$12 minimum wage
Posted December 18, 2007on:
The money-quote from the stuff story has to be:
“Initially business groups were opposed to lifting the minimum wage, which was set at $7 an hour when Labour took office in 1999.
However, in recent years they became more relaxed as the labour market tightened and hiring staff became more difficult.”
This tells us that the minimum wage increases are unbinding for a lot more groups than they used to be, and as a result the effect of the policy will be minimal.
Lets try to discuss this increase in regards to yesterdays conditions for a minimum wage to ‘increase’ employment.
Ok, so we had the conditions:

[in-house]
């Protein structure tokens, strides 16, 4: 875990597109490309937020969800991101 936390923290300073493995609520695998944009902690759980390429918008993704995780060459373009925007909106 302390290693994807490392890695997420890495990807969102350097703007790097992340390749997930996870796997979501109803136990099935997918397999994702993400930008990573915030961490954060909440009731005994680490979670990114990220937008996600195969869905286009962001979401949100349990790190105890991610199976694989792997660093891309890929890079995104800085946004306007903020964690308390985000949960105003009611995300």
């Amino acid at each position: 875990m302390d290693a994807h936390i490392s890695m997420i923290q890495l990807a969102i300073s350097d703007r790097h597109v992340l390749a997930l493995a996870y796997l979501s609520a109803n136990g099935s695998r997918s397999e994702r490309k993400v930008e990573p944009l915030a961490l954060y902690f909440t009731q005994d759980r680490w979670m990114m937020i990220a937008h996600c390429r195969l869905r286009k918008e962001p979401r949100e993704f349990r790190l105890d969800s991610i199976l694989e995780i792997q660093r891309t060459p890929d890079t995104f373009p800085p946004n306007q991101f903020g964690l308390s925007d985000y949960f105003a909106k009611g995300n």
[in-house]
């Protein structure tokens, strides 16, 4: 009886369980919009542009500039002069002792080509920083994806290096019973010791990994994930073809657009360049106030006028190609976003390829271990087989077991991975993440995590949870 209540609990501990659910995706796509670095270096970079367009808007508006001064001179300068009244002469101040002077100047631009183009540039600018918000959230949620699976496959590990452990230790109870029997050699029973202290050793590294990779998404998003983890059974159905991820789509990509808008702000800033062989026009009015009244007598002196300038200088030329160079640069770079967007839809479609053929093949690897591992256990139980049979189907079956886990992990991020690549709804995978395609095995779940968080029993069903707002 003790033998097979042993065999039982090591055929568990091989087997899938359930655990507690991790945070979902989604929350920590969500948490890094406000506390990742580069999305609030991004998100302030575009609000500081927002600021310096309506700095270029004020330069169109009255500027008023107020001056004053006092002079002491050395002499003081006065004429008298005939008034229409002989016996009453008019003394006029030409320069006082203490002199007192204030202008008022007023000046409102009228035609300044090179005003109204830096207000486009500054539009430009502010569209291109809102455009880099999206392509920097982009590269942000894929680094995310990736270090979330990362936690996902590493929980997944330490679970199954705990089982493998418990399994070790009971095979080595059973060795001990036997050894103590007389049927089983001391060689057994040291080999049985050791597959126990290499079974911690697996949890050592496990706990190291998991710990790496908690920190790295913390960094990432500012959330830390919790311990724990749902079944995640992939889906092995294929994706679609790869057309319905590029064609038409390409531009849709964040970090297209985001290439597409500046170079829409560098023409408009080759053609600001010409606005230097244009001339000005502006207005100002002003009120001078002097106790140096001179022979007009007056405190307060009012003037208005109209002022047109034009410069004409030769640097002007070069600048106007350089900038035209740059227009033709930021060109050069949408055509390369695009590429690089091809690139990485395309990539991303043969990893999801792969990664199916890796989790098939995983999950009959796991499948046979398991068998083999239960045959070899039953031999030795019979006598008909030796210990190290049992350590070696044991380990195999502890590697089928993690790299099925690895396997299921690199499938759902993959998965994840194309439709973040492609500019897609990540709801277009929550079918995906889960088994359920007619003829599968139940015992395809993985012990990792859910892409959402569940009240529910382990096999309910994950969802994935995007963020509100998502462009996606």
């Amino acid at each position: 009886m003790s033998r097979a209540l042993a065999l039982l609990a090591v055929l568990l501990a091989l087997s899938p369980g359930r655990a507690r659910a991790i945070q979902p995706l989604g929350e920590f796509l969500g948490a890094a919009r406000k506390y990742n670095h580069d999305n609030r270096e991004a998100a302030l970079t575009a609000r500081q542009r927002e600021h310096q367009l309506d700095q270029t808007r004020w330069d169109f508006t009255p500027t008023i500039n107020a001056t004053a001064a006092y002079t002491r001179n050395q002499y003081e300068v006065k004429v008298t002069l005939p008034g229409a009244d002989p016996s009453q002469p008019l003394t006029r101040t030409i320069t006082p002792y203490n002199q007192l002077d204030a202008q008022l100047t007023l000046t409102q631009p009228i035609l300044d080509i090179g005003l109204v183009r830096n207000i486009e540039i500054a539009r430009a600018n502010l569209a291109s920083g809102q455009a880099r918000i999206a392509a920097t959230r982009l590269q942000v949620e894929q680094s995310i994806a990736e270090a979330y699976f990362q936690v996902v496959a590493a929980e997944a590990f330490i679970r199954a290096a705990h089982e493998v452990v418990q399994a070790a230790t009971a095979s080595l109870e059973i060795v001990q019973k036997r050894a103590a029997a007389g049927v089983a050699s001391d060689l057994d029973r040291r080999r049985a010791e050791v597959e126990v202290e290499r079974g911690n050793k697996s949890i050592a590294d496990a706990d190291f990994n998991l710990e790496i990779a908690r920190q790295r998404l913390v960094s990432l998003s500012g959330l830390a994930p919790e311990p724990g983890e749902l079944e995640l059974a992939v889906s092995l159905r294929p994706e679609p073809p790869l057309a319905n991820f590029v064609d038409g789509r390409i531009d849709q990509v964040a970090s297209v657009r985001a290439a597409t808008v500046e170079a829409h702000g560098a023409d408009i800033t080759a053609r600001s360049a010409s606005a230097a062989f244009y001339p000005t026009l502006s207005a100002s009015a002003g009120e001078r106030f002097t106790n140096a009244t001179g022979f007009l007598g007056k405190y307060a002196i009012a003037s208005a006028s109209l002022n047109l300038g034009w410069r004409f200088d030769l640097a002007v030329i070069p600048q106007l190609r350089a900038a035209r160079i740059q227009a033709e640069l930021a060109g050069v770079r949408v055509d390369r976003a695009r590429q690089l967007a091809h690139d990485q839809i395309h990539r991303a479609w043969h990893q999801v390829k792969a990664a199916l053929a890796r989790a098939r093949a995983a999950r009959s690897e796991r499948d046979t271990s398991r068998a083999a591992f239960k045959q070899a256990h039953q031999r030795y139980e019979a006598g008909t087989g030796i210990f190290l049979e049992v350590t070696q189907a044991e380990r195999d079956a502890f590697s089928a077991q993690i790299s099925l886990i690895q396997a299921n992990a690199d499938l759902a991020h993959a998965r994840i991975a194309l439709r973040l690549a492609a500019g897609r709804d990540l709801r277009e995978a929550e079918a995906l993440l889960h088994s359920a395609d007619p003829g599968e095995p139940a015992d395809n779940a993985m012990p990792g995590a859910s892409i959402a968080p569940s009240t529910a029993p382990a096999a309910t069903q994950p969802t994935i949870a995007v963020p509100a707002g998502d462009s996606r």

- Firm has market power in the labour market
- Workers have no market power
- Everyone must get an increasing wage as employment rises
- Firm will not be put out of business by increase in average costs
Now, as far as I can tell there are two main firm types that change their wage rate based on the minimum wage: Small firms that require only a minimal labour input (eg dairies), and large firms that hire relatively ‘low-skilled’ labour (eg my old workplace, the Warehouse – where I got to be a checkout operator).
As well as the firm types we need an idea of location. In an area with a Warehouse and dairies, the Warehouse is often the dominant firm (in both labour and goods markets) while the dairies act as residual claimants in the market. As a result, the Warehouse does act as a ‘monopsony‘ in the labour market, albeit one that is constrained by the size of a bunch of dairies.
As a result of NotSneaky’s idea it is possible that this increase in the minimum wage may lead to further increases in employment by the Warehouse, by reducing the marginal cost of further hiring.
Now what do you think the increase in the minimum wage will do, and why?